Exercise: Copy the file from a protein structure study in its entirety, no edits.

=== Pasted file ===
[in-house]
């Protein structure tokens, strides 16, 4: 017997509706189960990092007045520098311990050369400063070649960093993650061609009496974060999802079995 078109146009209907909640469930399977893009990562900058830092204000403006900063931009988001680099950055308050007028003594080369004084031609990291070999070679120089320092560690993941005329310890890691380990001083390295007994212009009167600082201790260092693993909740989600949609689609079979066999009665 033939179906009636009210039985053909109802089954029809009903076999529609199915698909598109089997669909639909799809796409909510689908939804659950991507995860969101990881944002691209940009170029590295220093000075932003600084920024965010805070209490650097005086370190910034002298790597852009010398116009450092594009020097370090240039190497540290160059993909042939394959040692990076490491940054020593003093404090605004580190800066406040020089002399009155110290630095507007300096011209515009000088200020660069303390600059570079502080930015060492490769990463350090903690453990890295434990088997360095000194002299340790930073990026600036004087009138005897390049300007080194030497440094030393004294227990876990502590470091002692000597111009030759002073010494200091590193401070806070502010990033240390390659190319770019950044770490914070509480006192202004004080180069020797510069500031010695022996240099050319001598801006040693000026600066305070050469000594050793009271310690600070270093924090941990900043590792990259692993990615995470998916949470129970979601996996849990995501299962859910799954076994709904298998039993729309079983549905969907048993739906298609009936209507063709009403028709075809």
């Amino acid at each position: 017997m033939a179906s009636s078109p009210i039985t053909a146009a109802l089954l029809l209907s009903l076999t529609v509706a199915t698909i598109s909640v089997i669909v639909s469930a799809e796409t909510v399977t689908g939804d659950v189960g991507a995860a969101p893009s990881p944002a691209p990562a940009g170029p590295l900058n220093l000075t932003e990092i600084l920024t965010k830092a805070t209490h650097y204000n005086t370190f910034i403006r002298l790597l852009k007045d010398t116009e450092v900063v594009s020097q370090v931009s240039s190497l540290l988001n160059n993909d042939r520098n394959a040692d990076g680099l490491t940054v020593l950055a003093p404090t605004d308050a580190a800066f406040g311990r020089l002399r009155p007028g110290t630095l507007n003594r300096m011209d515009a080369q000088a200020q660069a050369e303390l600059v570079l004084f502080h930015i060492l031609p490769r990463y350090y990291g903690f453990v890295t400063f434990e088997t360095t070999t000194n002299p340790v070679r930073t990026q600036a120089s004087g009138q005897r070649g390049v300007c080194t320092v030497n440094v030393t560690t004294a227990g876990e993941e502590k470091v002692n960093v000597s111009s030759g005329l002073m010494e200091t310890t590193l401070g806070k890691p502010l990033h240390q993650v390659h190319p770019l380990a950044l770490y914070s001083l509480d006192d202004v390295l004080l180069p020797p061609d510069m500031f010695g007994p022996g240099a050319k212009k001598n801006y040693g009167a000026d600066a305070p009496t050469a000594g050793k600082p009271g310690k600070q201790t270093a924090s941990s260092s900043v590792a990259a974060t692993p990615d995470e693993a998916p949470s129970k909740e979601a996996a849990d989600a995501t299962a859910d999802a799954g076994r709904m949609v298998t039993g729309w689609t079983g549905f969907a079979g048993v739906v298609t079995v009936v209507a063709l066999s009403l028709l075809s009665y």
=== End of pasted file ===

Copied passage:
[in-house]
């Protein structure tokens, strides 16, 4: 017997509706189960990092007045520098311990050369400063070649960093993650061609009496974060999802079995 078109146009209907909640469930399977893009990562900058830092204000403006900063931009988001680099950055308050007028003594080369004084031609990291070999070679120089320092560690993941005329310890890691380990001083390295007994212009009167600082201790260092693993909740989600949609689609079979066999009665 033939179906009636009210039985053909109802089954029809009903076999529609199915698909598109089997669909639909799809796409909510689908939804659950991507995860969101990881944002691209940009170029590295220093000075932003600084920024965010805070209490650097005086370190910034002298790597852009010398116009450092594009020097370090240039190497540290160059993909042939394959040692990076490491940054020593003093404090605004580190800066406040020089002399009155110290630095507007300096011209515009000088200020660069303390600059570079502080930015060492490769990463350090903690453990890295434990088997360095000194002299340790930073990026600036004087009138005897390049300007080194030497440094030393004294227990876990502590470091002692000597111009030759002073010494200091590193401070806070502010990033240390390659190319770019950044770490914070509480006192202004004080180069020797510069500031010695022996240099050319001598801006040693000026600066305070050469000594050793009271310690600070270093924090941990900043590792990259692993990615995470998916949470129970979601996996849990995501299962859910799954076994709904298998039993729309079983549905969907048993739906298609009936209507063709009403028709075809």
């Amino acid at each position: 017997m033939a179906s009636s078109p009210i039985t053909a146009a109802l089954l029809l209907s009903l076999t529609v509706a199915t698909i598109s909640v089997i669909v639909s469930a799809e796409t909510v399977t689908g939804d659950v189960g991507a995860a969101p893009s990881p944002a691209p990562a940009g170029p590295l900058n220093l000075t932003e990092i600084l920024t965010k830092a805070t209490h650097y204000n005086t370190f910034i403006r002298l790597l852009k007045d010398t116009e450092v900063v594009s020097q370090v931009s240039s190497l540290l988001n160059n993909d042939r520098n394959a040692d990076g680099l490491t940054v020593l950055a003093p404090t605004d308050a580190a800066f406040g311990r020089l002399r009155p007028g110290t630095l507007n003594r300096m011209d515009a080369q000088a200020q660069a050369e303390l600059v570079l004084f502080h930015i060492l031609p490769r990463y350090y990291g903690f453990v890295t400063f434990e088997t360095t070999t000194n002299p340790v070679r930073t990026q600036a120089s004087g009138q005897r070649g390049v300007c080194t320092v030497n440094v030393t560690t004294a227990g876990e993941e502590k470091v002692n960093v000597s111009s030759g005329l002073m010494e200091t310890t590193l401070g806070k890691p502010l990033h240390q993650v390659h190319p770019l380990a950044l770490y914070s001083l509480d006192d202004v390295l004080l180069p020797p061609d510069m500031f010695g007994p022996g240099a050319k212009k001598n801006y040693g009167a000026d600066a305070p009496t050469a000594g050793k600082p009271g310690k600070q201790t270093a924090s941990s260092s900043v590792a990259a974060t692993p990615d995470e693993a998916p949470s129970k909740e979601a996996a849990d989600a995501t299962a859910d999802a799954g076994r709904m949609v298998t039993g729309w689609t079983g549905f969907a079979g048993v739906v298609t079995v009936v209507a063709l066999s009403l028709l075809s009665y």